In our companion Domestic Political Violence Model blog, we published yesterday the list of countries predicted to have increases in political violence for 2011 to 2015. The map below shows the countries with expected increase in political violence grouped by Very High Risk, High Risk, and Medium Risk. Our forecast is based on four different models. In the Very High Risk category, all four models predicted an increase. In the High Risk category, three models predicted an increase. In the Medium Risk category, half of the models predict an increase in violence. The countries in each category are sorted based on the size of the mean residual, so the states with the most pent-up demand for violence are listed at the top. The residuals imply that these are states that we expect to observe increases in violence although not necessarily high levels of violence. So United Kingdom and Israel are not expected to have the same level of violence but are expected to have the same magnitude increase in political violence.
United Kingdom, Israel, Sri Lanka, Iran, Colombia, Zimbabwe, South Africa, Haiti, Egypt, Philippines, Guinea-Bissau, Venezuela, Chile, Syria, Chad, Belarus, Guinea, Kyrgyzstan, Greece make up the very high risk list. Israel, Sri Lanka, Iran, Colombia, South Africa, Egypt, Chile, Syria, Chad, Belarus, and Kyrgyzstan are returning countries from our 2010-2014 forecast. Of our 2010-2014 forecast, Syria, Egypt, and Libya saw the most violent protest in the Arab Spring of 2011. United Kingdom, Zimbabwe, Haiti, Philippines, Guinea-Bissau, Venezuela, Guinea, and Greece are the new additions to our very high risk list. United Kingdom tops the list as the pent-up demand for increased violence was certainly evident in the London Riots over the Summer of 2011. Greece saw substantial increase in political violence due to the measures introduced by the Greek government to address the debt crisis.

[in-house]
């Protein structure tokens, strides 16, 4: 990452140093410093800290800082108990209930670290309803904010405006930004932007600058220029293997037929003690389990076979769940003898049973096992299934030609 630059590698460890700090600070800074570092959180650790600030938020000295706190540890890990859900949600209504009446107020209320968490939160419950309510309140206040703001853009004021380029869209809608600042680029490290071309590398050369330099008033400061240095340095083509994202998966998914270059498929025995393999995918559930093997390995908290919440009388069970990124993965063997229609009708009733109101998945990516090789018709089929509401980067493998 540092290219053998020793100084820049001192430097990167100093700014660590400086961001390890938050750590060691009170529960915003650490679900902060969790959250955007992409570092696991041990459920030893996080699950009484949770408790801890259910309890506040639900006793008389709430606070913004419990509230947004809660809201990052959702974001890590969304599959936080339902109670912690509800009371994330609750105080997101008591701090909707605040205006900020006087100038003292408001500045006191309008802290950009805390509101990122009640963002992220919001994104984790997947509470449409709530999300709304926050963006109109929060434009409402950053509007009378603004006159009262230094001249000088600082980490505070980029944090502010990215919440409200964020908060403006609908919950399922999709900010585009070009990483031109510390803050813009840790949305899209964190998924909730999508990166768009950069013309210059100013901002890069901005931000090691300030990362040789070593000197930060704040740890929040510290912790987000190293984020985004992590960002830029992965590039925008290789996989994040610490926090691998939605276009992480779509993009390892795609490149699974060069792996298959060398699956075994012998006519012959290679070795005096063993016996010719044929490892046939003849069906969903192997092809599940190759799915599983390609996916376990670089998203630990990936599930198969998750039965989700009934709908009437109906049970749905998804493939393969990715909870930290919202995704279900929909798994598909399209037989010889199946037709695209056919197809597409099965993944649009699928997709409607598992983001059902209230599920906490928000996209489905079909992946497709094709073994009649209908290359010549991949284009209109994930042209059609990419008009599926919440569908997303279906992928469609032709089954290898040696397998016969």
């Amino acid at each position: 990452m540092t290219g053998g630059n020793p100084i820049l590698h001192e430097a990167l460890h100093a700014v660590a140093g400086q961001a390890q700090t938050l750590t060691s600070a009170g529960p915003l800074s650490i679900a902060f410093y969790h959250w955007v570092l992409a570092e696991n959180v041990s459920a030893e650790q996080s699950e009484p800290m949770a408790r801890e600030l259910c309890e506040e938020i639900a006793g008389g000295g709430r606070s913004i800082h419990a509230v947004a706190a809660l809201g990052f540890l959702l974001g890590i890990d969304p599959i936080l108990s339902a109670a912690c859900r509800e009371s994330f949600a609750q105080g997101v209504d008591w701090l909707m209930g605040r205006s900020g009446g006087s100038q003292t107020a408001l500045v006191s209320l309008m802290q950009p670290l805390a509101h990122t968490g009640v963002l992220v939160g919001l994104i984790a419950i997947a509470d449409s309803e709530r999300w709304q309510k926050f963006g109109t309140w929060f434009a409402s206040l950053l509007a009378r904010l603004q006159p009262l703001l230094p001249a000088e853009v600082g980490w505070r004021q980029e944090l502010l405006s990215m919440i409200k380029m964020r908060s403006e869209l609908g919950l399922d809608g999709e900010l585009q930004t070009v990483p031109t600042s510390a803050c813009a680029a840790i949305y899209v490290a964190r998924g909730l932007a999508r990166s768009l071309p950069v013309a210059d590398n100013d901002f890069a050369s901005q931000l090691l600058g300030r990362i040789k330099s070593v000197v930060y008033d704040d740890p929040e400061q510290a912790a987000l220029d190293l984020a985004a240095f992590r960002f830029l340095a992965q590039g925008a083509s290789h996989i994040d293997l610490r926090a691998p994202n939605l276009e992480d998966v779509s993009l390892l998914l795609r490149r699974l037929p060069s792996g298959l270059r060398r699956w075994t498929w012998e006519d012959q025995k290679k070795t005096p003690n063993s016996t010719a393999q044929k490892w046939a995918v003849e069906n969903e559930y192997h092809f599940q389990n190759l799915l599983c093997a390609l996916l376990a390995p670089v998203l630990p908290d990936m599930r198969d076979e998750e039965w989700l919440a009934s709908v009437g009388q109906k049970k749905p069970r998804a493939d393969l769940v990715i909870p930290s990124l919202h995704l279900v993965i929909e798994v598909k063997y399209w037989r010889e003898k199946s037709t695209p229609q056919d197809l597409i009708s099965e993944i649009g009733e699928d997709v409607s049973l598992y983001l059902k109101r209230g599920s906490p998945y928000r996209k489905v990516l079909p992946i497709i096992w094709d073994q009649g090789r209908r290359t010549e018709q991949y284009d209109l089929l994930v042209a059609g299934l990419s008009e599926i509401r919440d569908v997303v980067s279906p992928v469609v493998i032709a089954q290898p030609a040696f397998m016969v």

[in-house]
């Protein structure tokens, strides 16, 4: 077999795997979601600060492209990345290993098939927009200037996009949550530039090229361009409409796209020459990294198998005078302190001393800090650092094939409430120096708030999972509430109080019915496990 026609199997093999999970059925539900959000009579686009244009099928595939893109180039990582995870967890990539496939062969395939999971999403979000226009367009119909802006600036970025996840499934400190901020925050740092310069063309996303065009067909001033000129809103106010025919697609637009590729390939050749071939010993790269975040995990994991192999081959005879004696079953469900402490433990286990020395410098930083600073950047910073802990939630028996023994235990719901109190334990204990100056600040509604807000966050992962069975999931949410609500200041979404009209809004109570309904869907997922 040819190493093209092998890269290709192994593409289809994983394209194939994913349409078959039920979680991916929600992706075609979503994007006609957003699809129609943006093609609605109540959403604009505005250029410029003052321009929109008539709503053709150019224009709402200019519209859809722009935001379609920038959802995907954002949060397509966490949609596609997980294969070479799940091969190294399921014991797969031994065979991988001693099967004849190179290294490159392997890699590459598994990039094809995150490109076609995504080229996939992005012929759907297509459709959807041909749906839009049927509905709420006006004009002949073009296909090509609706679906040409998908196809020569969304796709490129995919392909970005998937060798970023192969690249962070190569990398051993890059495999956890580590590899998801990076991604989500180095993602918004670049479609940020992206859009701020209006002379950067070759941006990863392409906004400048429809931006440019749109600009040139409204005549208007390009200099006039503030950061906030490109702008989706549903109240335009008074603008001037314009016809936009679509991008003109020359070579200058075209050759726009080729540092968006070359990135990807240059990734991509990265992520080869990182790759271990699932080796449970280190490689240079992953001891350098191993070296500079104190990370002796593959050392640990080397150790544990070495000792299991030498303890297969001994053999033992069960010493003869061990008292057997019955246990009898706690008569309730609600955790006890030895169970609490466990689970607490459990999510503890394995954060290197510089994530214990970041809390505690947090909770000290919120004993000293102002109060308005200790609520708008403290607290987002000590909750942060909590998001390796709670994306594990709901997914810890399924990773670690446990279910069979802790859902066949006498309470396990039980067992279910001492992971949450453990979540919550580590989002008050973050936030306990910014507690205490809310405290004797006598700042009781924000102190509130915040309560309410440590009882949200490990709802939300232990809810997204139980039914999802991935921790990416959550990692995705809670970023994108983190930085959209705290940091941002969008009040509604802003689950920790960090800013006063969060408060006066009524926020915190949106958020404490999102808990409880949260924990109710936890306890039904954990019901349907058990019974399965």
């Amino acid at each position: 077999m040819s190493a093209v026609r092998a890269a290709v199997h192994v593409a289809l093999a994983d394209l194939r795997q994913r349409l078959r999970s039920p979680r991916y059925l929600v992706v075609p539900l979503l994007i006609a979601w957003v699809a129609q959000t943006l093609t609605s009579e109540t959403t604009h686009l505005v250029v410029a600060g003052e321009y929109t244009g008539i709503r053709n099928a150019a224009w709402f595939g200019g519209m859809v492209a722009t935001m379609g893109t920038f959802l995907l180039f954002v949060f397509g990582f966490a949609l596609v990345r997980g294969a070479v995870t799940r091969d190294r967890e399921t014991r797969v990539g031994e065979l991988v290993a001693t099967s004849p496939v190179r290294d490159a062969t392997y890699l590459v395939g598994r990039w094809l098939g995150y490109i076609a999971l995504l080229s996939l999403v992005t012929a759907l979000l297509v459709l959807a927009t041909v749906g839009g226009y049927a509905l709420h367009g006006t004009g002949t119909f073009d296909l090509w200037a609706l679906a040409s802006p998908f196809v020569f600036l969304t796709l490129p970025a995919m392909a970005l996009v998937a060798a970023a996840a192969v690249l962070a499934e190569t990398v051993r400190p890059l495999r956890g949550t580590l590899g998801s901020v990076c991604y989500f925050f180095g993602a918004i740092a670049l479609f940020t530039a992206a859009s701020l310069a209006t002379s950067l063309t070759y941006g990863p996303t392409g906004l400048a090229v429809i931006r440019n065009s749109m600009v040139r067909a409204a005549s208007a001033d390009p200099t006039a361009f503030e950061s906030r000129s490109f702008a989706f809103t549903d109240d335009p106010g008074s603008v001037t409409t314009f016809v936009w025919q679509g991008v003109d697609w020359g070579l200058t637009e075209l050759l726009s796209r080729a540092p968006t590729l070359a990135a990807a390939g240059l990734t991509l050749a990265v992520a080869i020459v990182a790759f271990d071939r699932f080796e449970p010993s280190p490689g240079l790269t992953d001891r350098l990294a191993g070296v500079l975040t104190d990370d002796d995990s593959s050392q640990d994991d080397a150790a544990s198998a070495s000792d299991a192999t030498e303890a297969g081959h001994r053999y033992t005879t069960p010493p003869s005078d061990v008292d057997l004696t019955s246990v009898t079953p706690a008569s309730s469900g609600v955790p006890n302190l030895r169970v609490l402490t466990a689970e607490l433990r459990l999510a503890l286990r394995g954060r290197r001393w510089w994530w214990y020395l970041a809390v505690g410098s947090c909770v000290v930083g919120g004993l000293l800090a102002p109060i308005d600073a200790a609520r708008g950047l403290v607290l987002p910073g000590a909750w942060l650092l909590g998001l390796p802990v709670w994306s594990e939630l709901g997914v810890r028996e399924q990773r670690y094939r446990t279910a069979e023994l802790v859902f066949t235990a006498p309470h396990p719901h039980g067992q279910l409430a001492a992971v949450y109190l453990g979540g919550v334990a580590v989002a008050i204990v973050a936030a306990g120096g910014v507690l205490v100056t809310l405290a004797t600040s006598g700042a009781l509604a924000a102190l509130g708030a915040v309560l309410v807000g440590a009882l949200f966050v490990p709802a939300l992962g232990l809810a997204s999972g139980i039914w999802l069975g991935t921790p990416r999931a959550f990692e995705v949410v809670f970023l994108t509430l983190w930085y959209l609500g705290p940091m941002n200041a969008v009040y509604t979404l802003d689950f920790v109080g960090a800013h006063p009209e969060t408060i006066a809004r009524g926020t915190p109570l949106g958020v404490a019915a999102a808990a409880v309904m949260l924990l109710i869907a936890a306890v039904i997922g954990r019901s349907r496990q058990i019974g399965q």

It is worth noting that our 2011-2015 forecast model is based on events dataset which captures both the frequency and the intensity of political violence from 1990 to 2010. Similarly, our 2010-2014 forecast model is based on events dataset which captures both the frequency and the intensity of political violence from 1990 to 2009. We publish our forecast based on our acquisition date of the event dataset. As the event dataset is available on a real-time basis - albeit at a higher cost, we can publish our forecast in real-time if needed.
Using a regression model applied to a large number of drivers of conflict variables spanning numerous open source social science datasets, our model uses a novel Negative Residuals technique. Negative Residuals result from the model predicting higher levels of violence than actually experienced, indicating nation states that are pre-disposed to increasing levels of violence based on the presence of environmental conditions and drivers of conflict with demonstrated correlation with measured political violence. In our model, the magnitude of future political violence directed towards the state is heightened by coercion, often thought of as violations of physical integrity rights, and by coordination, or the tools by which groups can associate and organize against the state. Conversely, the magnitude of political violence is lessened by capacity, defined as the ability of the state to project itself throughout its territory.
For the event dataset, we use the Integrated Data for Event Analysis (IDEA) framework. IDEA event dataset is based on the Reuters Global News Service, and organized in a “who” did “what” to “whom” manner for each particular event. This framework allows researchers to isolate events of interest for their particular project. Using this framework allows us to capture and isolate domestic anti-government violence. For the dependent variable, our model uses the Goldstein scores that captures the overall level and intensity of domestic antigovernment violence within a state in a given year.